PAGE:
As 2014 approaches, the new health insurance exchanges will begin their open enrollment, and along with the new exchanges will come the premium assistance tax credit, intended to make health insurance purchased on an exchange more affordable for the "lower income" - which is actually broadly defined to include everyone up to 400% of the Federal Poverty Level. As income rises, the premium assistance tax credit is slowly phased out, until eventually it provides no benefit at all.
However, the reality is that because the premium assistance tax credit phases out as income rises, it indirectly serves as a surtax that triggers higher marginal tax rates for those who are phasing the credit out. And the marginal impact is actually quite significant; at relatively modest levels of gross income from $25,000 to $50,000 of income, the premium assistance tax credit effectively doubles the marginal tax rate (to more than 30%) for those who are purchasing health insurance from the individual exchange. For older households that are claiming Social Security early, but still obtaining health insurance from an exchange (as they're not eligible for Medicare yet), the effect can be even more severe, as marginal tax brackets, the phaseout of the premium assistance tax credit, and the phasein of Social Security taxability all overlap.
The end result doesn't mean that it's a good idea to avoid generating income - the marginal tax rates are significantly higher than just the individual's tax bracket, but nowhere near 100% tax rates. Nonetheless, the introduction of the premium assistance tax credit may mean a whole new level of in-depth year-to-year tax planning for those with relatively modest incomes, who can be subject to surprisingly high marginal tax rates under the new rules.
Understanding The Premium Assistance Tax Credit
The Premium Assistance Tax Credit (PATC), established under IRC Section 36B as a part of the Affordable Care Act, takes effect in 2014, and is intended to help make health insurance more affordable by providing a tax credit to subsidize the cost of insurance for “lower” income individuals who purchase health insurance from one of the new state insurance exchanges (the PATC does not apply for employer-provided health insurance). For the premium assistance tax credit, “lower” income is defined as those households that earn less than 400% of the Federal Poverty Level (FPL). The Federal Poverty Level thresholds are adjusted for inflation each year, and are determined based on the number of people in the household. For example, in 2013, the FPL was $11,490 for an individual and $23,550 for a family of four, which means at least some premium assistance credit is available for households with incomes up to $45,960 for individuals and $94,200 for a family of four.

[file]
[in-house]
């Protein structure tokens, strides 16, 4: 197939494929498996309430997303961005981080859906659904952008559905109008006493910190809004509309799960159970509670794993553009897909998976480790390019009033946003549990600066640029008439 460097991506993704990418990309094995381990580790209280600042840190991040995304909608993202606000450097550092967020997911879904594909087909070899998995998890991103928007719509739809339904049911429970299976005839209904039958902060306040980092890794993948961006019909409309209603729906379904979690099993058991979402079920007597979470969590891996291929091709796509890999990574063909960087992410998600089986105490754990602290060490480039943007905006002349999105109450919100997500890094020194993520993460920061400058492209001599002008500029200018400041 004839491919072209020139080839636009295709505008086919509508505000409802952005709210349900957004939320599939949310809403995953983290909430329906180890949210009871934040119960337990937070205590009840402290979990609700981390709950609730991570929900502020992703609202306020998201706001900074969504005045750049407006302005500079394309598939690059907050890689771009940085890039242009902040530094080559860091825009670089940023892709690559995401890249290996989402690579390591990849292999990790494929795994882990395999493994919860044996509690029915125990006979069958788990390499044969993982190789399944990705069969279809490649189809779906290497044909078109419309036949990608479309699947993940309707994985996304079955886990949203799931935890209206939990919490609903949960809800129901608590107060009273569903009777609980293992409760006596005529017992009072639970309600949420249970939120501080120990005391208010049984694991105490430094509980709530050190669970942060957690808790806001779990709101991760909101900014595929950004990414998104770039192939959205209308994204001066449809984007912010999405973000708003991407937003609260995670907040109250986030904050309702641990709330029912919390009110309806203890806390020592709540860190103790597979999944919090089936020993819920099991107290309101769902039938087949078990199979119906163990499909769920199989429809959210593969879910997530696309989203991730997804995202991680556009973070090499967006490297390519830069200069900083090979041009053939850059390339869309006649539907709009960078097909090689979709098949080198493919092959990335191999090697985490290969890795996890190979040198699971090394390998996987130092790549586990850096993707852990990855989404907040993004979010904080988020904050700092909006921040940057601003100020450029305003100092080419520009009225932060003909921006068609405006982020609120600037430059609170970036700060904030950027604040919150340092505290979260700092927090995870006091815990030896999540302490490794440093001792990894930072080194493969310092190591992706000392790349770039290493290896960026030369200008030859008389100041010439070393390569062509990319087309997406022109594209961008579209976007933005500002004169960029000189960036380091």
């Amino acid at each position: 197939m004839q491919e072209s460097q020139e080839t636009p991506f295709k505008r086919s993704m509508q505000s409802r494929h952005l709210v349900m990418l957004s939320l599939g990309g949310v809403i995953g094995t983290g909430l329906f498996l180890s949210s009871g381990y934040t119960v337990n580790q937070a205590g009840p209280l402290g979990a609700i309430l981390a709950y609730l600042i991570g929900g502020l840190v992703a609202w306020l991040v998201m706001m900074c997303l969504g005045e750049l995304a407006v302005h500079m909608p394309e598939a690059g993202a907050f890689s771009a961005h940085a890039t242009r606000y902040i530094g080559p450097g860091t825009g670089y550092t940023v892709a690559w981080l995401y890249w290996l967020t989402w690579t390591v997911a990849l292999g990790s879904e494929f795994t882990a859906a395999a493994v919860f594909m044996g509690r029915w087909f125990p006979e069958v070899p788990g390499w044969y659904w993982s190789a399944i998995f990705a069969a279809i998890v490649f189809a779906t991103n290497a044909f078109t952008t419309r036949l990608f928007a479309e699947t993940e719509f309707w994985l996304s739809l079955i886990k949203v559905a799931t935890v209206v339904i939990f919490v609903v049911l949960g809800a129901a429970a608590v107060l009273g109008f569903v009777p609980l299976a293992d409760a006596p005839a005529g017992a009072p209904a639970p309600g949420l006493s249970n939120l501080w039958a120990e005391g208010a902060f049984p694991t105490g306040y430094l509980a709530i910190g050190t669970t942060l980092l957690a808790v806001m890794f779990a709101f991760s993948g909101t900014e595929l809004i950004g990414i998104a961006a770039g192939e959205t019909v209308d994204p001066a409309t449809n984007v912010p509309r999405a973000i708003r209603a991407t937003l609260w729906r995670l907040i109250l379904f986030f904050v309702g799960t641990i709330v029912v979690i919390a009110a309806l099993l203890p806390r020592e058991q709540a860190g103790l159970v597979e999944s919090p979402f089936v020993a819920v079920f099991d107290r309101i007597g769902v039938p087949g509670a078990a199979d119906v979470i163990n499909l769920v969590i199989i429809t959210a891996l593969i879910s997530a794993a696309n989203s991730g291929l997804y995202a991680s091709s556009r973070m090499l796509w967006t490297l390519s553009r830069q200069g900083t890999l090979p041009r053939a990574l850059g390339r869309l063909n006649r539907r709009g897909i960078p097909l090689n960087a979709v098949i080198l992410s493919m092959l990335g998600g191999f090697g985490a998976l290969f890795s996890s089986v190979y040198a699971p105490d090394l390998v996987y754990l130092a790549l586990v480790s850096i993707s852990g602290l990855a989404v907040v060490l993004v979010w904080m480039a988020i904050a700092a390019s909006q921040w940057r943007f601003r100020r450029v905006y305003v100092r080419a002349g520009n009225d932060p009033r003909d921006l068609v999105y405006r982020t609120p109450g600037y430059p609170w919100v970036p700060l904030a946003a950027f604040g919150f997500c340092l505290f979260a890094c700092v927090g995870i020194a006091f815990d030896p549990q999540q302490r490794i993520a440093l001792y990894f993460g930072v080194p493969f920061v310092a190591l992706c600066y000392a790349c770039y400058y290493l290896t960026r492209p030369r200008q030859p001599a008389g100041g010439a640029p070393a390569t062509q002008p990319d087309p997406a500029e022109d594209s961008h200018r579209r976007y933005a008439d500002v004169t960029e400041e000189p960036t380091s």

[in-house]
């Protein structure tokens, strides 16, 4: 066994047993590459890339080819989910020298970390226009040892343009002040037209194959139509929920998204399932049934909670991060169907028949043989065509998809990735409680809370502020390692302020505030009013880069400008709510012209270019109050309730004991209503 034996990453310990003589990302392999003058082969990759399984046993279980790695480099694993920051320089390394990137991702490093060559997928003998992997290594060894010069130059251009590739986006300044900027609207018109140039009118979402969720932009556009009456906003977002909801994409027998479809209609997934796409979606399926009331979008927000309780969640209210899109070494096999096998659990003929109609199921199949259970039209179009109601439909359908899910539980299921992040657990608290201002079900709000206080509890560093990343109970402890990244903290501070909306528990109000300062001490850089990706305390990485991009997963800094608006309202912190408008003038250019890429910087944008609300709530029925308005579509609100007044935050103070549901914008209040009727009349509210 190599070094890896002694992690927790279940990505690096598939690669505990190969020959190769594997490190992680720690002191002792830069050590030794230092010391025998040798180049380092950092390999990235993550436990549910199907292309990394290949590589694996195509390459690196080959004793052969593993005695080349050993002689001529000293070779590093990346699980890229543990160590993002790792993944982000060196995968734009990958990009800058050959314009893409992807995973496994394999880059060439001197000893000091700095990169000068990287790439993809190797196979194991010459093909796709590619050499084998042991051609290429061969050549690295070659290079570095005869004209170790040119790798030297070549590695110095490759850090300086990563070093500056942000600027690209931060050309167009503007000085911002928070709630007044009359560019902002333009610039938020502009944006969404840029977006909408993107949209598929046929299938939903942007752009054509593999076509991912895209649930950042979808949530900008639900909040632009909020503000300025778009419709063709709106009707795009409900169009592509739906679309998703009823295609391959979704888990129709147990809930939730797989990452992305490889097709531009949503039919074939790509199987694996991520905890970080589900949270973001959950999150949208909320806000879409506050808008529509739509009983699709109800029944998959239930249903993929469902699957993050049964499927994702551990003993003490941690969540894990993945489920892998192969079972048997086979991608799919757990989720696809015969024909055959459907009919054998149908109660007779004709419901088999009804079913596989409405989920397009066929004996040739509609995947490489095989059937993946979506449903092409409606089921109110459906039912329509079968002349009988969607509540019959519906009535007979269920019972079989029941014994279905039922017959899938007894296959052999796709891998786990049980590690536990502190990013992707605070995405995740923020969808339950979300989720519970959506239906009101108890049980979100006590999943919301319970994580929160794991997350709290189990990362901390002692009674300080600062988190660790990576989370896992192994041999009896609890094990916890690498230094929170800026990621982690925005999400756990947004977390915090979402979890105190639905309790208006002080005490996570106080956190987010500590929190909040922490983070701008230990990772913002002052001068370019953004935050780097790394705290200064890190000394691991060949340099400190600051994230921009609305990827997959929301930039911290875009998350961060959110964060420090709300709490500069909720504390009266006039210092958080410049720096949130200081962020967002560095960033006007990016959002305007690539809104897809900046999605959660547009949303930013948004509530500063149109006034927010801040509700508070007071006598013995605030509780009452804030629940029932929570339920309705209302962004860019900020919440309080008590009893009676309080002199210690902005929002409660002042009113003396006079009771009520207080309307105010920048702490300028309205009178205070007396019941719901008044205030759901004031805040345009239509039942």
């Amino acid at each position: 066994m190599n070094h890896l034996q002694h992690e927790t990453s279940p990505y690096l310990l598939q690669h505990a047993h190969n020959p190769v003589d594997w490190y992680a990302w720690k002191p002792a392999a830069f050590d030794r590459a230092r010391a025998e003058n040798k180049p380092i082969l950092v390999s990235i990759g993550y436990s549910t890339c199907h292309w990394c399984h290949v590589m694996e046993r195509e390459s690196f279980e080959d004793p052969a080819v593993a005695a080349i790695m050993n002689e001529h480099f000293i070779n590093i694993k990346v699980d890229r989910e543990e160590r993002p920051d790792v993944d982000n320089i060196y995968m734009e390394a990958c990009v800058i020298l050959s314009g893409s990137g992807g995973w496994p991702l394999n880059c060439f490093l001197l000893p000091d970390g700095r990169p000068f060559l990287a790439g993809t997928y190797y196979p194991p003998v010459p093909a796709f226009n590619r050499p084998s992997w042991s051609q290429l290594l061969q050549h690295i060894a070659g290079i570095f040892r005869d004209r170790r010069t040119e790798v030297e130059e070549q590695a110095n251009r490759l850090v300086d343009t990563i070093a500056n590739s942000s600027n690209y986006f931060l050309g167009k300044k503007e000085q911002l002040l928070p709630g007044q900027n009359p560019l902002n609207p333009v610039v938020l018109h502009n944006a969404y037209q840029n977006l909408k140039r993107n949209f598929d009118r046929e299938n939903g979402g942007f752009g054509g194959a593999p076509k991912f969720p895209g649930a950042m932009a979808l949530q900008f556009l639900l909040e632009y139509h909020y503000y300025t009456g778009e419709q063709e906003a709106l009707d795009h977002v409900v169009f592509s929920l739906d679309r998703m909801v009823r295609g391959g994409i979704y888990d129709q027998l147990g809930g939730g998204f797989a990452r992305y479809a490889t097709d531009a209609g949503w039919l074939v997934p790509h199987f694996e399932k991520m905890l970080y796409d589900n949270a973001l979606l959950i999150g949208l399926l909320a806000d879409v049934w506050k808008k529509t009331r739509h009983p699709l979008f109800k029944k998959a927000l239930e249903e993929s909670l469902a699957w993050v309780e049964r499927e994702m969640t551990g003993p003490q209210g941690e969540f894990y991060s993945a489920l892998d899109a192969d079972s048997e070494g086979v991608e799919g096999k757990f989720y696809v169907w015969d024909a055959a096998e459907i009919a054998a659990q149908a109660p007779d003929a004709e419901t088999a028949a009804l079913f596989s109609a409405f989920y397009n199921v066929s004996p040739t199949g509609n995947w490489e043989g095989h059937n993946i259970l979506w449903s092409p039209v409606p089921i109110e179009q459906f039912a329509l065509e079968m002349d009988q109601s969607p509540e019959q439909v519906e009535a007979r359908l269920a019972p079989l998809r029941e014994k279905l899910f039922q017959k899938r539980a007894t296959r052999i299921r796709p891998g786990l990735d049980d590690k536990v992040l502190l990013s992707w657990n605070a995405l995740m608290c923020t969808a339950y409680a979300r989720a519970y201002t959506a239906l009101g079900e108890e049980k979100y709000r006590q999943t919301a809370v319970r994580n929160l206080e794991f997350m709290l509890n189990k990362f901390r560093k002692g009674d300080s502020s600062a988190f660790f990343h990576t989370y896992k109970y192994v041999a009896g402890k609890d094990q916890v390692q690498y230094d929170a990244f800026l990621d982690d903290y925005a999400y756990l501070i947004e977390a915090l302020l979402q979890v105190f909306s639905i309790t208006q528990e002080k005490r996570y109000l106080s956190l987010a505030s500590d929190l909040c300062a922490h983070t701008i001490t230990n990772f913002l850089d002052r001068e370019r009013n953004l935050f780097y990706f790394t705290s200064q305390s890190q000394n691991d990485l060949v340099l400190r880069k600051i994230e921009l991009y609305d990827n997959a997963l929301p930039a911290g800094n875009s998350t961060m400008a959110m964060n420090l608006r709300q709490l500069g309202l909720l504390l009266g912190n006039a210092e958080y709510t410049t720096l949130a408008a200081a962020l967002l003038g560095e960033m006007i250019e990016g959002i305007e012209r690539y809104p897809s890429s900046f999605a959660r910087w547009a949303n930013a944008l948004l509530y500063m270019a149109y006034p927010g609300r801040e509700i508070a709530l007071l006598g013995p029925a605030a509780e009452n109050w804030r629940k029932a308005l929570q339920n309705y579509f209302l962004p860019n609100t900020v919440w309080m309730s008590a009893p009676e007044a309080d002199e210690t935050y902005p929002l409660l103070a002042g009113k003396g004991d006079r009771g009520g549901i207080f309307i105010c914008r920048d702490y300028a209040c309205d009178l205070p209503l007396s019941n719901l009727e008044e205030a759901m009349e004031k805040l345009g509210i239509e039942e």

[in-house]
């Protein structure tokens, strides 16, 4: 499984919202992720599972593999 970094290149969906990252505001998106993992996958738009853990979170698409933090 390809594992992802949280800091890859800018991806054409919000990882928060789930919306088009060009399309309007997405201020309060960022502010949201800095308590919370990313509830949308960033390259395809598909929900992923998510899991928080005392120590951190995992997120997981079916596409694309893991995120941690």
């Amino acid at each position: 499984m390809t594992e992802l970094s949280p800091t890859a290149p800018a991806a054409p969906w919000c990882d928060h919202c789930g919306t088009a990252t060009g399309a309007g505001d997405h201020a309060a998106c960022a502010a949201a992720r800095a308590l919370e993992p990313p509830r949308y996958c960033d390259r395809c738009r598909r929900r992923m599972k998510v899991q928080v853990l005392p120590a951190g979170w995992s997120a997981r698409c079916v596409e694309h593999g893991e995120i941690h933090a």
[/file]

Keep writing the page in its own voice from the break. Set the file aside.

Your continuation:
“Income” for the purposes of the premium assistance tax credit and the FPL is based on modified Adjusted Gross Income (AGI), which means AGI increased by any income not reported due to the foreign earned income or housing cost assistance exclusions, any tax-exempt interest (i.e., municipal bond income), and any Social Security benefits that were excluded from income. In other words, household income for the purposes of the credit will include all bond interest (taxable or tax-exempt), and all Social Security benefits (taxable or tax-exempt).
The amount of the PATC is based on a maximum amount of premiums that an individual or family can owe, based on their income; the PATC is whatever amount of premiums would be owed above this threshold (based on the second lowest cost Silver plan available on that individual's state insurance exchange), such that the actual out-of-pocket premium is brought down to the threshold (and the PATC covers the rest). The table below shows the PATC thresholds based on the FPL.
|Income relative to FPL:||Premiums limited to:|
|Up to 133% of FPL||2% of income|
|133% to 150% of FPL||3% to 4% of income|
|150% to 200% of FPL||4% to 6.3% of income|
|200% to 250% of FPL||6.3% to 8.05% of income|
|250% to 300% of FPL||8.05% to 9.5% of income|
|300% to 400% of FPL||9.5% of income|
Thus, for example:
Bill is a single 35-year-old non-smoker who earns $25,000 per year. His income is 218% of the $11,490 FPL (in 2013) for a household size of 1. Accordingly, this puts him roughly midway between the 6.3% and 8.05% threshold for maximum premium; his exact threshold is 18/50ths of the way from 200% to 250% of the FPL, so his maximum premium is 18/50th of the way between 6.3% and 8.05%, which means his maximum premium is 6.93% of his $25,000 income, or $1,733/year. If the actual premium for the second lowest cost Silver plan in his state is $300/month (or $3,600 per year), Bill’s premium assistance tax credit will be $1,867 (which brings his premium down to the maximum cap of $1,733/year). Accordingly, Bill will pay $144.42/month for his health insurance, with the remaining $155.58/month covered by the premium assistance tax credit. Notably, if Bill chooses to buy a different plan besides the Silver, which may cost more or less, his premium assistance tax credit will continue to be $155.58/month, but his share of the premium will be the remainder left over (whatever that comes out to be).
How The PATC Can Boost The Marginal Tax Rate